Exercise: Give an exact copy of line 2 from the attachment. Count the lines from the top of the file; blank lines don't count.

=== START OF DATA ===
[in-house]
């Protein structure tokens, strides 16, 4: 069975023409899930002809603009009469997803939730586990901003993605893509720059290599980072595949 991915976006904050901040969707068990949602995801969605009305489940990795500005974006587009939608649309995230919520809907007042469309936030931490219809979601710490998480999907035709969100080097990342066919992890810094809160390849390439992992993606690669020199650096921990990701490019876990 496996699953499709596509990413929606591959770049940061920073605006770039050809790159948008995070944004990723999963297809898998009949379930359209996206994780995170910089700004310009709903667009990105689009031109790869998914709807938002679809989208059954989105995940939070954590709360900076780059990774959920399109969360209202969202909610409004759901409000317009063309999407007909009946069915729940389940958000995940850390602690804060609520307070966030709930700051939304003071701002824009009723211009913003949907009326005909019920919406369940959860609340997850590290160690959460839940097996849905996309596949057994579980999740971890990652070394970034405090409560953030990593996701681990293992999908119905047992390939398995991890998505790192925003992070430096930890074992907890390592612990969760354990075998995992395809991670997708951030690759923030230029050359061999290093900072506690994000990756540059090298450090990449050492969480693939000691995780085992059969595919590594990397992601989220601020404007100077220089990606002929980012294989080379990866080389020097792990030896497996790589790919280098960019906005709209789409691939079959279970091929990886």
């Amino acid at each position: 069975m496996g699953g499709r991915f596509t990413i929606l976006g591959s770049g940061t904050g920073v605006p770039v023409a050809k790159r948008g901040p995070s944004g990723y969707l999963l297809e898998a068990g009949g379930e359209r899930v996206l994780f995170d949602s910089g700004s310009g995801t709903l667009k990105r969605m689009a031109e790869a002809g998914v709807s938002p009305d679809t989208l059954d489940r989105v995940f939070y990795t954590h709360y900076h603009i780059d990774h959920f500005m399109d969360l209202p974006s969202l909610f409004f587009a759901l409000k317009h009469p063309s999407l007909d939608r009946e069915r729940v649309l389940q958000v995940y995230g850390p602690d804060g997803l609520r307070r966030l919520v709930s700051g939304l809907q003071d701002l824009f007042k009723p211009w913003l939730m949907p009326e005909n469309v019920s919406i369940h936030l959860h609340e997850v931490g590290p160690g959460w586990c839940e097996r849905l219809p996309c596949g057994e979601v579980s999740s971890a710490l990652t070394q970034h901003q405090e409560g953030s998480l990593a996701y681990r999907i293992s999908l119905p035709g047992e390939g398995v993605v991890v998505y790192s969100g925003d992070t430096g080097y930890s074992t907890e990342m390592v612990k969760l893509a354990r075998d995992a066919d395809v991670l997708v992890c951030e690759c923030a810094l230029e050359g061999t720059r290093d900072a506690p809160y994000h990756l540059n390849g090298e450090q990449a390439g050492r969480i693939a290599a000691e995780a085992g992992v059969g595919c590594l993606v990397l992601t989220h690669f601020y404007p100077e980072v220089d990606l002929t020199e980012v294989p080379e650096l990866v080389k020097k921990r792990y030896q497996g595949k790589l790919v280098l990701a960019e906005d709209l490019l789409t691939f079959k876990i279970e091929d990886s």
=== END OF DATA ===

């Protein structure tokens, strides 16, 4: 069975023409899930002809603009009469997803939730586990901003993605893509720059290599980072595949 991915976006904050901040969707068990949602995801969605009305489940990795500005974006587009939608649309995230919520809907007042469309936030931490219809979601710490998480999907035709969100080097990342066919992890810094809160390849390439992992993606690669020199650096921990990701490019876990 496996699953499709596509990413929606591959770049940061920073605006770039050809790159948008995070944004990723999963297809898998009949379930359209996206994780995170910089700004310009709903667009990105689009031109790869998914709807938002679809989208059954989105995940939070954590709360900076780059990774959920399109969360209202969202909610409004759901409000317009063309999407007909009946069915729940389940958000995940850390602690804060609520307070966030709930700051939304003071701002824009009723211009913003949907009326005909019920919406369940959860609340997850590290160690959460839940097996849905996309596949057994579980999740971890990652070394970034405090409560953030990593996701681990293992999908119905047992390939398995991890998505790192925003992070430096930890074992907890390592612990969760354990075998995992395809991670997708951030690759923030230029050359061999290093900072506690994000990756540059090298450090990449050492969480693939000691995780085992059969595919590594990397992601989220601020404007100077220089990606002929980012294989080379990866080389020097792990030896497996790589790919280098960019906005709209789409691939079959279970091929990886």